George Ciccariello-Maher’s “off-color” joke about genocide over the holidays has elicited a range of reactions on social media. In the week or so that’s elapsed since he sent out those controversial tweets, several cycles of public opinion have already run their course. Following the initial opprobrium, Ciccariello-Maher was even rebuked by his employers at Drexel University. This in turn led his supporters to gather signatures, urging the administration not to reprimand him further. Some begrudgingly offered their solidarity, more as a matter of principle than out of approval for what he said. While they did not endorse his message, they believed that extramural political speech should be protected. Others enthusiastically leapt to defend the original “white genocide” remark, although Ciccariello-Maher insists he it made in jest, “not only on grounds of academic freedom and free speech, but even more strongly on the basis of its political content.” A few refused to provide him with any backing whatsoever, citing his failure to do likewise after the Charlie Hebdo murders in Paris two years earlier. Luckily, Ciccariello-Maher later revealed that he’d recently received tenure, so the whole affair proved rather a tempest in a teacup. His job was never in serious danger to begin with.
Nevertheless, now that it’s over, it might be worth taking a look at the various responses to this imbroglio. Before surveying all these, however, I might as well lay my cards out on the table: I’m not a “free speech absolutist.” Under extraordinary conditions — say, of revolutionary civil war — some democratic rights will likely have to be suspended. Even under normal circumstances, there are limits related to libel, slander, and inciting a panic. Generally speaking, though, people should be able to say or write whatever the fuck they want. Trotsky had it more or less right in his tract on “Freedom of Press and the Working Class” (1938). “Once at the helm [of the state],” wrote Davidovich, “the proletariat may find itself forced, for a certain time, to take special measures against the bourgeoisie, if the bourgeoisie assumes an attitude of open rebellion against the workers’ state. In that case, restricting freedom of the press goes hand in hand with all the other measures employed in waging a civil war: if you are forced to use artillery and planes against the enemy, you cannot permit this same enemy to maintain his own centers of news and propaganda within the armed camp of the proletariat… Yet in this instance, too, if the special measures are extended until they become an enduring pattern, they in themselves carry the danger of getting out of hand and of the workers’ bureaucracy gaining a political monopoly that would be one of the sources of its degeneration.”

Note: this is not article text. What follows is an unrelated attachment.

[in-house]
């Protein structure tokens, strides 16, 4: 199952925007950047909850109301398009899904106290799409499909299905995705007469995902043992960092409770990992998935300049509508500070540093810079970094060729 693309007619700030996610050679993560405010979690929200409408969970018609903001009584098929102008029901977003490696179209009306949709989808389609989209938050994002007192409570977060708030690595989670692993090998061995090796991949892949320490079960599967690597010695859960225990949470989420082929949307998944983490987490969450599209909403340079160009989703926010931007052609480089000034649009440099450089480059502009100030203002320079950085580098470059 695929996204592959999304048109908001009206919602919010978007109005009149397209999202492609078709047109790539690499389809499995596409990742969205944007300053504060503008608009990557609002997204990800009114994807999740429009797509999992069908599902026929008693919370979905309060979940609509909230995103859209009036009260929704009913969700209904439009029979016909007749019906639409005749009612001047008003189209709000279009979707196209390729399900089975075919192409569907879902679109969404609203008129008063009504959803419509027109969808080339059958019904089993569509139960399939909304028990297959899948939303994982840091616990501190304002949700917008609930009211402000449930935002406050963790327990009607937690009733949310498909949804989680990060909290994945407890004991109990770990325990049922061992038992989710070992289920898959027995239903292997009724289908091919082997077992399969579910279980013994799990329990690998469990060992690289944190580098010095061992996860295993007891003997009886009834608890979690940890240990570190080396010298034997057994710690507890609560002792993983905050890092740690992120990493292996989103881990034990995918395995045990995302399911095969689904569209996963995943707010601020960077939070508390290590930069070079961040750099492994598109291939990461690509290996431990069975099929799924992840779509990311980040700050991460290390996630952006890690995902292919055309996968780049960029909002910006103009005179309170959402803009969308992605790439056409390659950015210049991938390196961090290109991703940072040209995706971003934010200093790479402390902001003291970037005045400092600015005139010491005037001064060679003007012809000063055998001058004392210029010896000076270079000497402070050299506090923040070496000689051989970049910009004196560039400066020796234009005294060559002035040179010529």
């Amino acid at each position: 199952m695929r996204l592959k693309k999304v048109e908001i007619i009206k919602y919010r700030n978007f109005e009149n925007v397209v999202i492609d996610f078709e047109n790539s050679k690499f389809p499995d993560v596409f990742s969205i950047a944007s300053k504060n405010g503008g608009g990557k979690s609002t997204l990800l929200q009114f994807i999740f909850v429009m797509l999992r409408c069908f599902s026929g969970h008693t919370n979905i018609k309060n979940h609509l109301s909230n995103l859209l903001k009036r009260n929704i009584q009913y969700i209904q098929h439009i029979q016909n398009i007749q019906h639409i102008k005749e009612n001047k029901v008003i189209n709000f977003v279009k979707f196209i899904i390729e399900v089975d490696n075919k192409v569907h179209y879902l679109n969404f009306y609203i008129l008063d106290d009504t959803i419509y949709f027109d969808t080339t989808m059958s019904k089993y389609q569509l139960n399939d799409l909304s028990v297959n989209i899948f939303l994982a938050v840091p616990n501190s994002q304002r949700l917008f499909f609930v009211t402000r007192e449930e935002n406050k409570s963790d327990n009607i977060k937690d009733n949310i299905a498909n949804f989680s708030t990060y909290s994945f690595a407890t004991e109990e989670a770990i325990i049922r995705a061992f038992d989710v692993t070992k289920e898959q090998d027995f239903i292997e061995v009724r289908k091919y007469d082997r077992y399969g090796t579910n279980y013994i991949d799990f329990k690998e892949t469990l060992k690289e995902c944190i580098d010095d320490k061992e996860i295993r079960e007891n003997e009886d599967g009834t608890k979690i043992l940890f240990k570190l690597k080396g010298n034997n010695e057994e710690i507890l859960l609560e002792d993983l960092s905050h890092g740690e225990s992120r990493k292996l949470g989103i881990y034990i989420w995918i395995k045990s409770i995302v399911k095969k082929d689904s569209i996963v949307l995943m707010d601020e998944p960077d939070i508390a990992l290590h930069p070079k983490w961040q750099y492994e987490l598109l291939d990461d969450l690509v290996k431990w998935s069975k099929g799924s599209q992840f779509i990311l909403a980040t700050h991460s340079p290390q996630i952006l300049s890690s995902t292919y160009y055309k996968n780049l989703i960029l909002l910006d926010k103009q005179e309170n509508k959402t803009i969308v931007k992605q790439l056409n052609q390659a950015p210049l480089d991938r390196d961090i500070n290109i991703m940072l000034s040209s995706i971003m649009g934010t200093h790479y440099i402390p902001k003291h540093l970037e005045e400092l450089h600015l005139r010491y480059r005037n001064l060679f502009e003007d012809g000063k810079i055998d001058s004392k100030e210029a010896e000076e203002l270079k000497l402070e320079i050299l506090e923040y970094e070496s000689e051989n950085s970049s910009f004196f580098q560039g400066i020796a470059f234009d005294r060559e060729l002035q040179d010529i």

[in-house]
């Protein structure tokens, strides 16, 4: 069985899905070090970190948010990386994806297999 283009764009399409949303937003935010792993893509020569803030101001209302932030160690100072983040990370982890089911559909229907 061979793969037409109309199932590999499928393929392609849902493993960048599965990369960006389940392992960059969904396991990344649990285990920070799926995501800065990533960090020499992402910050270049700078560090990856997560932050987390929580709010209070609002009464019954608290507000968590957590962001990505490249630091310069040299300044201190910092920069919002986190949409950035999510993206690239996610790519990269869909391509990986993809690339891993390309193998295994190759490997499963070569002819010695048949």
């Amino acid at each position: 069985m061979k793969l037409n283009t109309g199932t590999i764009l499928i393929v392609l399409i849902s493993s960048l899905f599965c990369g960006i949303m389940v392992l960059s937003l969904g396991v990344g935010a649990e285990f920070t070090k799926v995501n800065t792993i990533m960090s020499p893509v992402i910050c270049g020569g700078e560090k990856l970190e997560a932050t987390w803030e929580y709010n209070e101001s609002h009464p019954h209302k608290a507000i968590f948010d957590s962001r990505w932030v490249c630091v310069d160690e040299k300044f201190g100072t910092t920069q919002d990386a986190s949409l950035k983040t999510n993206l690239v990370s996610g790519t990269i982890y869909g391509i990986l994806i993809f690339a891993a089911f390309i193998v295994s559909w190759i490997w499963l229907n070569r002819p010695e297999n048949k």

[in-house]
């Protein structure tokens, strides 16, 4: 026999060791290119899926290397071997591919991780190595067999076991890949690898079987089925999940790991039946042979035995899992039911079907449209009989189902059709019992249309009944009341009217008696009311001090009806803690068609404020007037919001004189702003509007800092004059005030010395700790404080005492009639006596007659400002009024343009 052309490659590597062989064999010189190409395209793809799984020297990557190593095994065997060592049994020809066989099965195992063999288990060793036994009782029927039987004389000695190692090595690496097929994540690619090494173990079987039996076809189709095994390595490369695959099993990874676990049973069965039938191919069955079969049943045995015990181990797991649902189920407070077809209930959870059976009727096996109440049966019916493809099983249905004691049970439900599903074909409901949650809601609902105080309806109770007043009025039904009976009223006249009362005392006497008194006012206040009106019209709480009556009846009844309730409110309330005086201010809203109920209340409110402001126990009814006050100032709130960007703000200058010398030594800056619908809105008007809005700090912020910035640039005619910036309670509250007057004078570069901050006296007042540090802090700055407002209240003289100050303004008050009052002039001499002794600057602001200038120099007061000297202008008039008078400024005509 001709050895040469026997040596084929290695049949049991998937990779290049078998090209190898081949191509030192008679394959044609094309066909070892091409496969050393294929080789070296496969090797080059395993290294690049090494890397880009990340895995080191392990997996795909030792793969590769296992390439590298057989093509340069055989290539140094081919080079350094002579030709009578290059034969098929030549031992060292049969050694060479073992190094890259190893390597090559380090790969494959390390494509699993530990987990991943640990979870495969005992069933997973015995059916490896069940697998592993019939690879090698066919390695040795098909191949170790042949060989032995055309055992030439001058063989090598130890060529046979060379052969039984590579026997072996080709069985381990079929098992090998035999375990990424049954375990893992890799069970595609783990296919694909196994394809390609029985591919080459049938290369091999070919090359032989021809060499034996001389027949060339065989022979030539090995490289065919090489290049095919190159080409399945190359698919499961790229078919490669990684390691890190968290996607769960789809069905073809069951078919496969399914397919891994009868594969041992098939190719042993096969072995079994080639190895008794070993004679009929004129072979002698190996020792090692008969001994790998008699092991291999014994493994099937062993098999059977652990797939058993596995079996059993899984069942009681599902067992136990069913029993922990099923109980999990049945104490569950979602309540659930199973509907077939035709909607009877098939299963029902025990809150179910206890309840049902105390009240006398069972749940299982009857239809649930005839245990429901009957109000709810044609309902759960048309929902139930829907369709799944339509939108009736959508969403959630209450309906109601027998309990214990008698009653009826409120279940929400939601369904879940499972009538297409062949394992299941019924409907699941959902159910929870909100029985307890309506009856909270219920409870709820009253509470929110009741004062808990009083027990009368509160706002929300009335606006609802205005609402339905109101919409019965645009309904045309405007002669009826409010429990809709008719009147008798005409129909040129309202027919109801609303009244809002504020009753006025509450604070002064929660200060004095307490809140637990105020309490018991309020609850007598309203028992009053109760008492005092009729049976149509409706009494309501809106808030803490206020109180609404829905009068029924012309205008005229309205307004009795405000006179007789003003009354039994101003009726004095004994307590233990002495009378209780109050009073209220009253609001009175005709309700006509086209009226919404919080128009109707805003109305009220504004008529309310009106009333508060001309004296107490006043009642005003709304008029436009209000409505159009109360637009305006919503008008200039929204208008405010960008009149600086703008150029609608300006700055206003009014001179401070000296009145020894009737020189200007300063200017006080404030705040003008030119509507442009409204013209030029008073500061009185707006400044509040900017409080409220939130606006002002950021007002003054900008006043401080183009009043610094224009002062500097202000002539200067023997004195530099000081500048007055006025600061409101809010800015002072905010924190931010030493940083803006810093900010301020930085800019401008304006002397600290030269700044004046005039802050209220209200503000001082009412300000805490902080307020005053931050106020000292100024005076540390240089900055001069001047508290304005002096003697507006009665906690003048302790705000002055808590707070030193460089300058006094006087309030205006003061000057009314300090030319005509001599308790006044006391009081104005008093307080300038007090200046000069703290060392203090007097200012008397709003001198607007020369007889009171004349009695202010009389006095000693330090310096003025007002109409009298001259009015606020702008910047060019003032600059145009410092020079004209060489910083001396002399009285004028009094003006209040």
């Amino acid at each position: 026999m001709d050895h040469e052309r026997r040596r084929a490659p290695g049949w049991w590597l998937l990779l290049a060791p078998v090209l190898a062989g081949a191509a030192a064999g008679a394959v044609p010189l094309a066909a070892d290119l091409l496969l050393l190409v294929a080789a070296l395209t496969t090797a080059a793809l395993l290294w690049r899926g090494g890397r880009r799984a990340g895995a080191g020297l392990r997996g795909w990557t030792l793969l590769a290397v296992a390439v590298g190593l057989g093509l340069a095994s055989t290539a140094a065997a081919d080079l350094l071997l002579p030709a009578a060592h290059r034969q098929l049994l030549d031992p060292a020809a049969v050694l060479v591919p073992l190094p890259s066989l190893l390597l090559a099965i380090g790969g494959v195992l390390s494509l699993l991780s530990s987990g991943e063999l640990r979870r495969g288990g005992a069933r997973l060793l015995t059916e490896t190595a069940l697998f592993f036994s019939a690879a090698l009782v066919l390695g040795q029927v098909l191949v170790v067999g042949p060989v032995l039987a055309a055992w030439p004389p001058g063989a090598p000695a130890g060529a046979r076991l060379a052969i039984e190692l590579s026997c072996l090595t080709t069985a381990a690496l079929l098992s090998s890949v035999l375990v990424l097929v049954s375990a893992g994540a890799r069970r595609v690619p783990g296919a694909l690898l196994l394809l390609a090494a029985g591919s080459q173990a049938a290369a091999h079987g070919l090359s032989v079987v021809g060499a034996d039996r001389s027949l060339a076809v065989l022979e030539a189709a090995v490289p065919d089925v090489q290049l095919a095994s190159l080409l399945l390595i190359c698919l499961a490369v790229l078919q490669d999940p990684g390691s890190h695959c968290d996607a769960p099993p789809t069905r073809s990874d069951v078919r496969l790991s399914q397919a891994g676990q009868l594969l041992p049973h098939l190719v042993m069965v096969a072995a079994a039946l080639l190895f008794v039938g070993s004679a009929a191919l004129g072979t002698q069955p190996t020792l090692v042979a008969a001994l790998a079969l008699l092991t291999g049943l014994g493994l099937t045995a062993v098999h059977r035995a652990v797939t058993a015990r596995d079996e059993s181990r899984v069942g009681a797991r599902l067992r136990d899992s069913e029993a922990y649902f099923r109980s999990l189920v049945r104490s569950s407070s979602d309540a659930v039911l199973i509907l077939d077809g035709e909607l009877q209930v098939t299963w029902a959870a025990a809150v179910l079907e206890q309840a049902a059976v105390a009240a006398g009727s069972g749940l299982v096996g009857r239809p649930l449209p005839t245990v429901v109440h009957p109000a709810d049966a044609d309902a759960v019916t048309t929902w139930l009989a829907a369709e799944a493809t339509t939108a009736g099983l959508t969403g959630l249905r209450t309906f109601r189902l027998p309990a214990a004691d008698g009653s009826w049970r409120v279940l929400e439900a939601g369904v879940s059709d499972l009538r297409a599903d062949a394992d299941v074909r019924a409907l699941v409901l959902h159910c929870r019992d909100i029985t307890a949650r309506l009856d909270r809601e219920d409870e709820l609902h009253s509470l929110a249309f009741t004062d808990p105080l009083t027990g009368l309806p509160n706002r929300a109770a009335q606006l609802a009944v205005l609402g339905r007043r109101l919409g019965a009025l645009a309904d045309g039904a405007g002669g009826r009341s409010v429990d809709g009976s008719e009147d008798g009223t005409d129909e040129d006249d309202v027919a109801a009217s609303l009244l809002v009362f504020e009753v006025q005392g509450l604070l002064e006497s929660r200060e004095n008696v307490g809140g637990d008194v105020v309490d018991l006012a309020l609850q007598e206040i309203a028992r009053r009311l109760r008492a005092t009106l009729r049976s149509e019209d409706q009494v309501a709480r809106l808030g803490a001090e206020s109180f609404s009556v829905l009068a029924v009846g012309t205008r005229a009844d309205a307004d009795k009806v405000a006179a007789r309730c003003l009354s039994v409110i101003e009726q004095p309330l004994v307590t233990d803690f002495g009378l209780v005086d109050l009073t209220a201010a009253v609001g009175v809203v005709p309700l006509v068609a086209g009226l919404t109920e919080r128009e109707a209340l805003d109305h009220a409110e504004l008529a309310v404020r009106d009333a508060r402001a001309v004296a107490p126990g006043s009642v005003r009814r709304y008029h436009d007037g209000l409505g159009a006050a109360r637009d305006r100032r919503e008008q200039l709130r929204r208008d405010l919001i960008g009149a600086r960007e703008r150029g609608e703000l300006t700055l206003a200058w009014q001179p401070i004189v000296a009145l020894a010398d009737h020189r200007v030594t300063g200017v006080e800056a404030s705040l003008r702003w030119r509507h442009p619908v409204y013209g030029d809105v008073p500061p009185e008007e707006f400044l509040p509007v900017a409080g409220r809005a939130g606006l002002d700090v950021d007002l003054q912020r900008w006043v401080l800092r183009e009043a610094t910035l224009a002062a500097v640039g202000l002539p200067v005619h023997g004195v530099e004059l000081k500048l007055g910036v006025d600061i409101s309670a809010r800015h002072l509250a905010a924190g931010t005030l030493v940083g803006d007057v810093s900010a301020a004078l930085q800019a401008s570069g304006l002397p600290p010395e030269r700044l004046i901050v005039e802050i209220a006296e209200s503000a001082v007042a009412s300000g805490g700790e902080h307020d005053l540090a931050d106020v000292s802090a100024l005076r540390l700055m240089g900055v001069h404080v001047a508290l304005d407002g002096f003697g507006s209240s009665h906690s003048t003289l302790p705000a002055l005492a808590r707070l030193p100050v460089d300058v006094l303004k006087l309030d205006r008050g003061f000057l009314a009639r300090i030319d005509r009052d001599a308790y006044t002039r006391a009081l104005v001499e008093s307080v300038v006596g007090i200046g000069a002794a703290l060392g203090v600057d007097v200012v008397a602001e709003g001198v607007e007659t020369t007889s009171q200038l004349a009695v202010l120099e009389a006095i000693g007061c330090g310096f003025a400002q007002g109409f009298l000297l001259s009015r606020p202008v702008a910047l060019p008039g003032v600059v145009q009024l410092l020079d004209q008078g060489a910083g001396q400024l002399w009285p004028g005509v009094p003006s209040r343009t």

Colin Beckett, Corey Robin, and Richard Seymour
Verso Books published a concise summary of the ordeal by Colin Beckett, which went over the timeline of events. Beckett concluded that “Drexel’s initial response to complaints about Ciccariello-Maher illustrates that unprincipled, PR-conscious administrators are easily manipulated by the slightest hint of controversy,” and implored his readers to “remain vigilant and make it more difficult for universities… to cater to right-wing outrage, real or fake, than police the speech of its employees.” Jacobin reposted Corey Robin’s call to “Defend George Ciccariello-Maher” from his personal blog, a reasonable enough piece, despite its praise for the associate professor’s “excellent work on Venezuela and political theory.” With all due respect to Robin, Ciccariello-Maher’s stuff on Venezuela is lazy tripe. It amounts to little more than rehashing the crudest talking points prepared by the Bolivarian regime. He once granted an interview to Amy Goodman of Democracy Now! in which justify Maduro’s jailing of Leopoldo López, the moderate opposition leader, back in 2015. López was sentenced to fourteen years for fomenting unrest and allegedly plotting to overthrow the government. Guess what evidence was presented as proof of his crime? Yup, that’s right: problematic tweets.